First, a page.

Ok, the title is slightly tongue in cheek, but I shall explain it later in the article. In the meantime, let’s talk about something I like a lot… burgers! One thing that’s fairly apparent is that the quality can vary considerably between different burger joints. Some use the highest quality beef, which you might find in a good quality steak (I’m thinking of Minetta Tavern in NYC here). Some might use American cheese, others mature Stilton and so on. Ultimately though, whenever I order a burger, I’m expecting it to taste, well, like a burger. Provided chefs don’t go absolutely crazy with ingredients, you could argue that burgers exhibit a certain robustness. Even with some variation, it should be recognisable as a burger. If they are wildly different from a traditional burger, such as a dessert burger, they tend to fail (believe me, from personal experience, a brioche dessert burger, with a chocolate patty is somewhat revolting, as I’m sure you can imagine). Also simply adding more and more ingredients doesn’t make a burger better – it simply makes it too rich to eat. When it comes to creating trading strategies, burgers could well teach us a thing or two! I’m going to go through a shortlist of a few ideas below!
Only add ingredients/complexity for a reason
My pet hate hate with burgers, is adding additional ingredients for the sake of it (usually to charge more for the burger). The same is true of a trading strategy. If you are adding complexity is there a good reason for it? If there is a strong rationale that’s great! Or is it, so you can tell your boss and your investors that you’re super smart? Markets like to teach folks a lesson, who think they are super smart too! Don’t be the person making a chocolate burger to appear different…
Don’t overcook the burger/strategy
No one likes a burger which is so well done it’s burnt. Sure, you won’t get food poisoning, but you’ll also get an awful burger. If you spend ages and ages trying to search for a trading strategy something in a specific area, it simply increases the chance you’ve got into the realm of data mining. Note, that I’m not talking about the data cleaning/preprocessing step (and aggregation to some extent), which can be very time consuming in particular for a large dataset. It’s more applied to the construction of a trading rule.
Can we swap our ingredients/parameters in the burger/strategy without a big impact?
If we swap out ingredients in the burger does it still taste good? In the context of a trading strategy this can for example involve changing the parameters and observing how it impacts our returns. If our strategy is fairly robust if we change the parameters quite a bit (ie. choosing them unwisely!), then it bodes well. This can involve changing parameters in our trading rule or varying transaction costs in a backtest. If we change our pricing data source, are returns impacted somewhat? I like doing this when I’m backtesting intraday FX strategies, trying to swap out different datasets and seeing how robust my strategy is (how does it change if we’re using indicative data versus executable quotes or traded prices?). Higher frequency strategies can be much more sensitive to small changes in transaction costs. If a subtle change totally destroys our returns and we have to be incredibly precise in which parameters we pick, you have to question how robust the strategy is and it’s somewhat tricky to have confidence in running such a strategy live. As with everything there are caveats. The more niche the strategy the more likely that subtle variations can break this parameter question. Let’s take for example, a strategy which involves forecasting Apple earning by estimating iPhone sales. By construction this is only going to work on Apple stock (or possibly related stocks). There’s a good reason, why this shouldn’t be useful for any random stock.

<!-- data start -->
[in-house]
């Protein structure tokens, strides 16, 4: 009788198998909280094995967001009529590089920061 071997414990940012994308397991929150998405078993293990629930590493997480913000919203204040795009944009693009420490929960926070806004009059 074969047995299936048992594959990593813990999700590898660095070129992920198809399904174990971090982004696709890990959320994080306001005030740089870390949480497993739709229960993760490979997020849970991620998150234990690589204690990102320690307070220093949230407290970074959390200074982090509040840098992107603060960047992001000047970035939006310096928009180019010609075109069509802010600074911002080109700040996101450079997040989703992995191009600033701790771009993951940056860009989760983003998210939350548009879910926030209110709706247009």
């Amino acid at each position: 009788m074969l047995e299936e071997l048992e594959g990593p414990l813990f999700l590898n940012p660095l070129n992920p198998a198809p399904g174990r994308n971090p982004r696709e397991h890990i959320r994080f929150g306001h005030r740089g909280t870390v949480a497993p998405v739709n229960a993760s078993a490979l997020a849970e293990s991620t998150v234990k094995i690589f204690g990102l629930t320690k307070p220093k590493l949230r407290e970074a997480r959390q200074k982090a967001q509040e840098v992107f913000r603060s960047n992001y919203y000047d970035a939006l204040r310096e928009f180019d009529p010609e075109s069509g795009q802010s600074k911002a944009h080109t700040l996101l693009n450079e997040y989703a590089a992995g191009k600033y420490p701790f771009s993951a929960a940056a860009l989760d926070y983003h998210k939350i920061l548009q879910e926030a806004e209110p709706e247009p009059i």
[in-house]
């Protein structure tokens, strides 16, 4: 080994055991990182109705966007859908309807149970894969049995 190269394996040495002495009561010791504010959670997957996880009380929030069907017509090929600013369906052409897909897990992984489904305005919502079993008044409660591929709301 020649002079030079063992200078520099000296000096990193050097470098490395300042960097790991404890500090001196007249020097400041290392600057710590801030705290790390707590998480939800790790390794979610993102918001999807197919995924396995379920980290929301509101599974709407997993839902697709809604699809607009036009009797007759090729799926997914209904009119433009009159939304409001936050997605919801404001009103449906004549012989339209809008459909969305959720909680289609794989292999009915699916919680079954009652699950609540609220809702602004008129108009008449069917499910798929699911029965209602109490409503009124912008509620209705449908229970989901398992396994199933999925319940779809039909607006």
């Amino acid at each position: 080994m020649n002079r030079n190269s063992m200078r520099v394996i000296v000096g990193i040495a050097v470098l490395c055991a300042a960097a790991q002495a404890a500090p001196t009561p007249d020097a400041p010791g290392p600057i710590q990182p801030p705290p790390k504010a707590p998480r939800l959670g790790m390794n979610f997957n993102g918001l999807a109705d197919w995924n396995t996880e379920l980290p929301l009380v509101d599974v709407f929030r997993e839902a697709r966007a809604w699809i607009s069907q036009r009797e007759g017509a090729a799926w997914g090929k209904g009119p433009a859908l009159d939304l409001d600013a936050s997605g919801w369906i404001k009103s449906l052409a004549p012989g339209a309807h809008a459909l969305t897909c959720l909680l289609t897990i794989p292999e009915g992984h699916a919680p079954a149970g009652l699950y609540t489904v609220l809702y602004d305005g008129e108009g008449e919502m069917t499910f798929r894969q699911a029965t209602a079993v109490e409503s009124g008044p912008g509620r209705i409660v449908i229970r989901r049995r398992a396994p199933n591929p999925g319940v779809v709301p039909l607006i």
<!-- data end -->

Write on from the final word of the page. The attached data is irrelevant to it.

Don’t ask for a beef burger in a vegan restaurant/is your strategy appropriate for your company?
You wouldn’t go to a vegan restaurant, if you’re looking to eat a beef burger. Far too often, it can be the case that the appropriateness of a strategy depends on who you are. If you are massive hedge fund, with masses of capital to deploy, it doesn’t make sense to develop a niche strategy which you can’t allocate much capital too (unless you have a very large team, in which case, you can make lots of niche strategies to deploy!). This is one of the first questions I need to ask any client, what are the type of time frequencies and assets they trade, so any research project I do for them, can be used by them in practice.
The more experience chef will probably cook a better burger!
A chef who has cooked many different type of meals and burgers, will likely cook a better burger. It’s the same for a quant who has developed many successful trading strategies over the years. He or she will know the types of pitfalls which can trip up the process of developing a trading strategy and also the problems you might encounter with running such strategies live. The way I view markets has evolved over the years, and I’ve (tried!) to learn from mistakes. I’m pretty sure that in years ahead, there’s a massive amount I can learn about markets too. Something I like to repeat a lot is, you can’t backtest pain.. you’re probably going to learn more from pain than a backtest too!